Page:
DNA and justice


Thirty-three years after he was convicted of raping a neighbor in Rochester, N.Y., Frederick Peacock became the 250th American to be exonerated by DNA evidence. Peacock, now 60, was paroled from prison decades ago, but he continued to insist that he had been wrongly convicted, and in 2002 the New York-based Innocence Project took up his case. This week, DNA testing that wasn’t available either at the time of his conviction in 1976 or his parole in 1982 confirmed that he was not guilty of the rape for which he had served six years in prison.

But Peacock’s case is more than just another example of a life damaged by wrongful conviction. The sheer length of time it took for him to clear his name highlights not only the need for broad access to DNA testing, but the importance of preserving evidence, even long after a case appears to be over.

“CSI” and other TV shows would have us believe that DNA is tested as a matter of course. The truth is that ahodgepodge of inadequate laws, varying by state, guarantee no such thing. One problem is access: Although 47 states permit convicted criminals to seek DNA testing in order to reopen their cases, the requirements vary widely. Alabama and Kentucky, for example, allow it only for convicts on death row. Other states bar it for convicts who have confessed. (That would have disqualified Peacock, who is severely mentally ill and confessed after a lengthy interrogation.) Other states set deadlines by which it must be requested, or bar testing for those convicted after testing became widespread in the 1990s. But in fact, certain types of testing became widely available only in the early 2000s and are still not routinely performed everywhere.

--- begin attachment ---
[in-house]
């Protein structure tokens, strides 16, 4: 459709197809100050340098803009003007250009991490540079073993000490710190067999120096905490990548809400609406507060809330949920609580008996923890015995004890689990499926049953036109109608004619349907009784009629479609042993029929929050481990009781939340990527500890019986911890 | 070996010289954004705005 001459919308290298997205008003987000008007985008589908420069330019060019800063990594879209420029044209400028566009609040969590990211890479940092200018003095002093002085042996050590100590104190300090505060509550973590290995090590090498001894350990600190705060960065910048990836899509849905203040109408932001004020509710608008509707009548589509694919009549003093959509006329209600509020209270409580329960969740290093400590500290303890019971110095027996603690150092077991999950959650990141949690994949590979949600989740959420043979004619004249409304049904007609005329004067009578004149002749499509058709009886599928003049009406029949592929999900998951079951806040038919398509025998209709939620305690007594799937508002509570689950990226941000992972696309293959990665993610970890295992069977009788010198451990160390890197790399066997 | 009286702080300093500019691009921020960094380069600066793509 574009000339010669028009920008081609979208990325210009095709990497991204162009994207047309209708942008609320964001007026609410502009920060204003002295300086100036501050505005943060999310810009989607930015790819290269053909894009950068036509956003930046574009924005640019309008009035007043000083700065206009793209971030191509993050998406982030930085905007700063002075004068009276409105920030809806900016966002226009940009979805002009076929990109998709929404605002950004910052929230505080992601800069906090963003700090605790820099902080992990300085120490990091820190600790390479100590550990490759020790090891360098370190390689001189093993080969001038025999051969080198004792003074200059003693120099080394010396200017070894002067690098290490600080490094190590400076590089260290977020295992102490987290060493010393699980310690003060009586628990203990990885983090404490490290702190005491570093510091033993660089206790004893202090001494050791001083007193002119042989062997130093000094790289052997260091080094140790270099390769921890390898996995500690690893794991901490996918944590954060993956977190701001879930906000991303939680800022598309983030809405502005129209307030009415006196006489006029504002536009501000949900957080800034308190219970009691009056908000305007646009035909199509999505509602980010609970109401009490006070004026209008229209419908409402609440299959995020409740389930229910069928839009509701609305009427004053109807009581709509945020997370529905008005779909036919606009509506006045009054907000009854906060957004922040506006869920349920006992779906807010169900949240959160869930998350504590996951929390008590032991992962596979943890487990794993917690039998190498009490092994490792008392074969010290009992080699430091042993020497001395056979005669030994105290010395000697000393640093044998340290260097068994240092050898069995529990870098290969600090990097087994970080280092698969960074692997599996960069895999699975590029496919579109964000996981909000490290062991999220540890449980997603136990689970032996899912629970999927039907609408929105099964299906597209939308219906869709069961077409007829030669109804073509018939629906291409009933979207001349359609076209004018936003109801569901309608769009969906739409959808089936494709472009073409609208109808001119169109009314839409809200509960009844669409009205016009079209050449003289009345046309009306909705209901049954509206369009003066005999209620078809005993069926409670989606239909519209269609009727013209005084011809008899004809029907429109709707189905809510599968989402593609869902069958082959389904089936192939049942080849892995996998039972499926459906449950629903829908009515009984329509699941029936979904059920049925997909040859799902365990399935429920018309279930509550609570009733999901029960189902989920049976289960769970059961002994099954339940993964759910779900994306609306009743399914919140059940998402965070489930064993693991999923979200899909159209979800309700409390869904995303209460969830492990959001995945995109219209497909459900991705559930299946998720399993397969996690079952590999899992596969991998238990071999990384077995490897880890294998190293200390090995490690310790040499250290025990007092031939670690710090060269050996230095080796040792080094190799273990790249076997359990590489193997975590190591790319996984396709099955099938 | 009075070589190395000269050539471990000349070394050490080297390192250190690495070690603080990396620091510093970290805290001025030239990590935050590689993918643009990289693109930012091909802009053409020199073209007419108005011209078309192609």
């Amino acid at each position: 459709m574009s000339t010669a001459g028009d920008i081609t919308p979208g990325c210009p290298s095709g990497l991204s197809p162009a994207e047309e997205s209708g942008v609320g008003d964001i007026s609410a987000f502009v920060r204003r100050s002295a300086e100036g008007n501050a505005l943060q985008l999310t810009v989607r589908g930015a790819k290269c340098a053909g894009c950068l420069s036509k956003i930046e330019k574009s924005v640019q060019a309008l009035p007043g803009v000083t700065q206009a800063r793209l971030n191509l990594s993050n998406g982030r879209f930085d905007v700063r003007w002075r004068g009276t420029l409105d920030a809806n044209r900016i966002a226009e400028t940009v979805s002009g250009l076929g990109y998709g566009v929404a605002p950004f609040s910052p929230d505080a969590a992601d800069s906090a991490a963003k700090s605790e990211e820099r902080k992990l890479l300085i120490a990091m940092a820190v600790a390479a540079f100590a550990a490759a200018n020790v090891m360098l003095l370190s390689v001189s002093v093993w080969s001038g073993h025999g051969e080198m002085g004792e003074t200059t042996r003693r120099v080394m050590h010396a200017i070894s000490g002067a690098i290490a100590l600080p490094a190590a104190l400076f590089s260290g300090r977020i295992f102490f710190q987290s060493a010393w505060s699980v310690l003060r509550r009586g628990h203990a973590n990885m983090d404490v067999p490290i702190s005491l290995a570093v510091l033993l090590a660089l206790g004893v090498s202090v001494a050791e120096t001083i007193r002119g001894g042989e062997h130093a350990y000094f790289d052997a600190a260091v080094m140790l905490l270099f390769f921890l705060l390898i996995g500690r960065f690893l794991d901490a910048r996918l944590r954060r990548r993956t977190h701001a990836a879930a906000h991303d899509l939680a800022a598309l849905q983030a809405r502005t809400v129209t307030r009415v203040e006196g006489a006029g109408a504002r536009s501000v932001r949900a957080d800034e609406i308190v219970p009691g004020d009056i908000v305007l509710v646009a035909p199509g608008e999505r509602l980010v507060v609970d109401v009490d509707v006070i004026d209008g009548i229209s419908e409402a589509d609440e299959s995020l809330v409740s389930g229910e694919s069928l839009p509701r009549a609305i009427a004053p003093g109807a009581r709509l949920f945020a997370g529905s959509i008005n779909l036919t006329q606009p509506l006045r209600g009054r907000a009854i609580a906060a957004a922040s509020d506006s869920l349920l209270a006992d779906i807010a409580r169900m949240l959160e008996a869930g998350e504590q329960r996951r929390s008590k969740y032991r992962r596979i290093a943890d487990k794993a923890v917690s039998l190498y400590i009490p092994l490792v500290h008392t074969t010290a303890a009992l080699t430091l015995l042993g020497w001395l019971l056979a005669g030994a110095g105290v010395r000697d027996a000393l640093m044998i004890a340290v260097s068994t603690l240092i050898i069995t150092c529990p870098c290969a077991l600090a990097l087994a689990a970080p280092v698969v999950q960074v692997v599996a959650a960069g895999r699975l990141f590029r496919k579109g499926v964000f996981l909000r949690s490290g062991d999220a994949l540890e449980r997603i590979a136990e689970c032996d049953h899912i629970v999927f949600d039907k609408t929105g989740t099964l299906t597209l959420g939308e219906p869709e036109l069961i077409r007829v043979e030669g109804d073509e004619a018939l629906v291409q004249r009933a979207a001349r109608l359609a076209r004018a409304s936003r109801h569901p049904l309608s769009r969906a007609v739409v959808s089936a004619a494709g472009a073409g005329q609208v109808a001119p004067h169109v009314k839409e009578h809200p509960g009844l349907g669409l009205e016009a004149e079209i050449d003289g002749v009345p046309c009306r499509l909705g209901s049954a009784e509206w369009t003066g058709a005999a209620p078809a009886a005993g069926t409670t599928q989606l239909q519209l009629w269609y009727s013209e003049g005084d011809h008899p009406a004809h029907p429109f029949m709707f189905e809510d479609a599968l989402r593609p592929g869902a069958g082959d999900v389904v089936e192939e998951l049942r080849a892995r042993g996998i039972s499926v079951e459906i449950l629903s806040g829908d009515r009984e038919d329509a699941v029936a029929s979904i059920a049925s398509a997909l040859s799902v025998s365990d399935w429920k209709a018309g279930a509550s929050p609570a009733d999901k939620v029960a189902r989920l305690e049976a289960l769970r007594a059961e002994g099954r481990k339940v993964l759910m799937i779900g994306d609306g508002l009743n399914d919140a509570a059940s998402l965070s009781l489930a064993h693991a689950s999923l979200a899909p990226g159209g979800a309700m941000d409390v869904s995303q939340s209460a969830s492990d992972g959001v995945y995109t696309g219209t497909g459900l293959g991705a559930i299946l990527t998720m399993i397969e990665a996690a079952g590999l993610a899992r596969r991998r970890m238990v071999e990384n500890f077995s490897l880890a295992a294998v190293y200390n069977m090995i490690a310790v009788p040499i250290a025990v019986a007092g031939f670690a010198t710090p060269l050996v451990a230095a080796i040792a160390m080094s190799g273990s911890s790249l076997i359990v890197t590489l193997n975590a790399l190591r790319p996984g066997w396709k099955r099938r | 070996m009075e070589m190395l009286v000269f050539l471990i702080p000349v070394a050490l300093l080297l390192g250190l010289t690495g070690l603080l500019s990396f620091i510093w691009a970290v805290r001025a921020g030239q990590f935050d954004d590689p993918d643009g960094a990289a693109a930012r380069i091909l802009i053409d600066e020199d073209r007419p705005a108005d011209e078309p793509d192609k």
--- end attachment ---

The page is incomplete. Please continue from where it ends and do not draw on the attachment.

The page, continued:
Thirty-two states and the District of Columbia have statutes requiring the preservation of evidence, but the details are often left to the discretion of law enforcement or individual judges. California requires that evidence be preserved for the duration of incarceration, and that should be the minimum standard for all states. The Peacock case also should inspire states to repeal the confession-linked ban. It underscores what numerous studies have shown: that confessions can be unreliable.

Preservation is desired not just by convicts and their defense attorneys. Some prosecutors advocate evidence preservation because the same DNA that exonerates one person can help convict the perpetrator as well, helping to solve cold cases.

Saving DNA evidence is not simply a matter of compassion for the wrongfully incarcerated. It should also be a top priority for those who want to see wrongdoers punished. Because for every Frederick Peacock who went to jail for a crime he did not commit, a perpetrator went free.